Traditionally, I haven’t been a fan of sci-fi in any form – literature, TV or movies. But over the last couple of years, I’ve developed an appreciation for it in certain forms. I’m still on the fence when it bleeds over into the horror or even suspense genre. I can handle suspense to a certain extent, but I am pretty skittish when it comes to horror movies. With the help of others at SaintelDaily.com, we have compiled a list of the best sci-fi films (and a couple of TV shows) to watch on Netflix. As I mentioned in my related post about comedy, I have a “free” weekend coming up, and I might use that time to sink my teeth into some science fiction. What do you think?
A fantastic piece of indie filmmaking, District 9 tells a story of alien refugees stuck on Earth. The story unfolds as they are mistreated at the hands of unsympathetic human officials. What’s interesting about this movie is that it draws a clear parallel with the apartheid South Africa – which is where and when director Neill Blomkamp grew up. When a company field agent assigned to evict aliens from illegal settlements contracts a DNA-twisting virus, he is forced to seek refuge himself. The catch? He can only do so inside an alien ghetto called District 9.
When Sarah witnesses the suicide of a woman who looks identical to her, she isn’t troubled by any of the existential questions. She simply sets about doing things to cause trouble for her doppelganger. Like emptying her bank account. Naturally, that brings its own set of complications, and before long she’s winging it as a detective, hiding bodies and uncovering a conspiracy of human cloning. Tatiana Maslany is amazing in these roles. This is a weird science fiction show, but the writing is skillful, and it plays out in a logical, coherent manner.
Looper is an amazing, mind-bending, futuristic, time-traveling action thriller that gives us Joseph Gordon-Levitt as an assassin. Gordon-Levitt’s job consists of putting a bullet in the head of people teleported to his time by a future mob organization. But when Gordon-Levitt appears before his future self (played by Bruce Willis), things get kind of complicated. The plot is strongly complemented by a ton of action and strong performances from all.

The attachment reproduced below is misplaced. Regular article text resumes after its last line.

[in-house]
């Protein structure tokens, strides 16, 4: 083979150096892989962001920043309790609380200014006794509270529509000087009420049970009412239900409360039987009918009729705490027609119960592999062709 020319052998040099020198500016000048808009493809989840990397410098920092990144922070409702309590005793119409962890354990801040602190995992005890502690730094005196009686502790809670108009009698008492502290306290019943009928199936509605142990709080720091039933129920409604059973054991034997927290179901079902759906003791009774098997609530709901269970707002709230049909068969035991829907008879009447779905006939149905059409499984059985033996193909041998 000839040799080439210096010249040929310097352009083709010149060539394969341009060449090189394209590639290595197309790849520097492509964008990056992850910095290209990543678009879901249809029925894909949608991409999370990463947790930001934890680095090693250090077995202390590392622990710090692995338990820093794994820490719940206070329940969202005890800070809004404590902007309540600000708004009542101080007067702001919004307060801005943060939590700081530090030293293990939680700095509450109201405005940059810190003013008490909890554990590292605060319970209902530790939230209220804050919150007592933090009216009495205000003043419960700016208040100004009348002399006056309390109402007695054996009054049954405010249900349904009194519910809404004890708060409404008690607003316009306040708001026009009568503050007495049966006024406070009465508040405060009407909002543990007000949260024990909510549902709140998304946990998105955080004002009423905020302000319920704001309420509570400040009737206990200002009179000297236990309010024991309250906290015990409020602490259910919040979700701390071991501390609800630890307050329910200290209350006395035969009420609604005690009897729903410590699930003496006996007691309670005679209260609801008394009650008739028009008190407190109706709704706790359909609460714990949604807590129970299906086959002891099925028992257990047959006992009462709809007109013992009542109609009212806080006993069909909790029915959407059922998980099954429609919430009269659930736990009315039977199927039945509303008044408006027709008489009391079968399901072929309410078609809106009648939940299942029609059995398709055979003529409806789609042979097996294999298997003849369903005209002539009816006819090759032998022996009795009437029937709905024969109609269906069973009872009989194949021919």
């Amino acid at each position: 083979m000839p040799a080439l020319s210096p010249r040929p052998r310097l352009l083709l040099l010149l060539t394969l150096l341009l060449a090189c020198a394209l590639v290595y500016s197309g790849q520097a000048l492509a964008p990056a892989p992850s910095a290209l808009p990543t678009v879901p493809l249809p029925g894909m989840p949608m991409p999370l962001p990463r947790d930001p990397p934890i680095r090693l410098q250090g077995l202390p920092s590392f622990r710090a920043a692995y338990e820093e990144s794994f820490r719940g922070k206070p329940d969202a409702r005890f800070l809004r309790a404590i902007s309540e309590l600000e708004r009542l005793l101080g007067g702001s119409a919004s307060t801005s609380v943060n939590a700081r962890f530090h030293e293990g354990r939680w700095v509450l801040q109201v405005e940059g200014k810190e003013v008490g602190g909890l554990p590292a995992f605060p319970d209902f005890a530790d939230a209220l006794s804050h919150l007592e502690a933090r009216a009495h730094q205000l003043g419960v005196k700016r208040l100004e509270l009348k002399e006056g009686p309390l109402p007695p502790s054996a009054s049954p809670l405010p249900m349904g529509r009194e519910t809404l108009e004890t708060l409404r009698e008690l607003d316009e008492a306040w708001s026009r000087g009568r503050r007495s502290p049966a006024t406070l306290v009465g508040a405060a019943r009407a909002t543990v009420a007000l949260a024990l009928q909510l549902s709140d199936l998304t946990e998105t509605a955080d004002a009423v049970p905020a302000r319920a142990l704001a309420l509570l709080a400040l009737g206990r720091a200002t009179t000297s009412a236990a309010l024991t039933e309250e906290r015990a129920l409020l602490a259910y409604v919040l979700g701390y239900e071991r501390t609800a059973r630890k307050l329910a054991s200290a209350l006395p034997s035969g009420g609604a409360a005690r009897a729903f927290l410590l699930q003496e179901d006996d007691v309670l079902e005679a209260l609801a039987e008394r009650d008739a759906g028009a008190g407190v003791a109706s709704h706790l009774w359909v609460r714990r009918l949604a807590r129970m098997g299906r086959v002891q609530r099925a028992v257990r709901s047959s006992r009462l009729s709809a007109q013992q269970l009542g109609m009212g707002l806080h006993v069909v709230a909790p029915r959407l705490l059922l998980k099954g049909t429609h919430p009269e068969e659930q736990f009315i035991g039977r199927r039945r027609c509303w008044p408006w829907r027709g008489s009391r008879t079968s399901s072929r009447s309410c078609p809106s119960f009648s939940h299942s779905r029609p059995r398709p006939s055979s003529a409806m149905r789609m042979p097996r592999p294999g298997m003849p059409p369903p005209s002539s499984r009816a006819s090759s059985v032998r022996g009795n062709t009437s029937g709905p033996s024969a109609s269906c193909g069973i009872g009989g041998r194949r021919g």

In the seven years that Prairie Johnson has been missing she’s regained her sight and apparently changed her name to ‘The OA’ – and that’s really just the start of the weirdness in this Netflix Original. Comparisons to Stranger Things are easily made: most of the protagonists are students, albeit teenagers here, and there’s a hearty helping of fantasy mixed in with the sci-fi. Those comparisons aren’t particularly favorable towards The OA, either, which is lacking the coherence and charm of the D&D-inspired sleeper hit.
But just because The OA isn’t as good as Stranger Things doesn’t mean it’s not worth a watch. After all, what is as good as Stranger Things? You will, though, have to be prepared to go with some very out-there ideas and some very unexpected shifts in tone. The OA definitely won’t work for everyone, but it really is worth giving at least the first of the eight episodes a try before you make the decision that you don’t like it.
Two words: Matt Damon. Need I say more? I kid, this blockbuster adaptation of Andy Weir’s novel is about an astronaut who accidentally finds himself stranded on Mars. Damon’s character could have been easily bogged down by all the math and technical information he needs, but he isn’t. He figures out how to survive long enough to get rescued. The whole movie is supposed to be grounded in actual science, and for the most part, they get it right. I find it interesting when movies kind of cross over into real life territory. Especially science fiction movies, and the aspects of science or technology.
Star Trek Discovery
Remember when I said that I wasn’t always into science fiction? Well, it was Star Trek that converted me, officially. If you haven’t seen Star Trek Discovery just yet, you need to start watching it ASAP. What’s interesting about this show is that it drops you straight into a war. And not just any war, but an all-out war. This show is set a decade before the original team of Kirk, Spock and the like. Sonequa Martin-Green is amazing, and certainly the most charismatic actor since Patrick Stewart. While there are many nods to the past, the refreshed format gives the show the ability to develop without the pressures of time.
Altered Carbon (Season 1)
Ok, so this isn’t a movie, but Altered Carbon is a gory, cyber-noir that takes us 300 years into the future – where Earth has become an overpopulated, dirty, decadent mess. Death, however, is a rarity. That’s because everybody can have their consciousness digitally backed up in a “stack”, a disc-shaped computer stored where the skull meets the spine. Get run over by a car? No probs: the paramedics can pop out your stack and – provided it hasn’t been smashed – put it in safe storage until a new body is available. While this isn’t my idea of a great way to spend my weekend, I definitely find these kinds of shows intriguing. I wish that I was less squeamish and could get into these kinds of shows.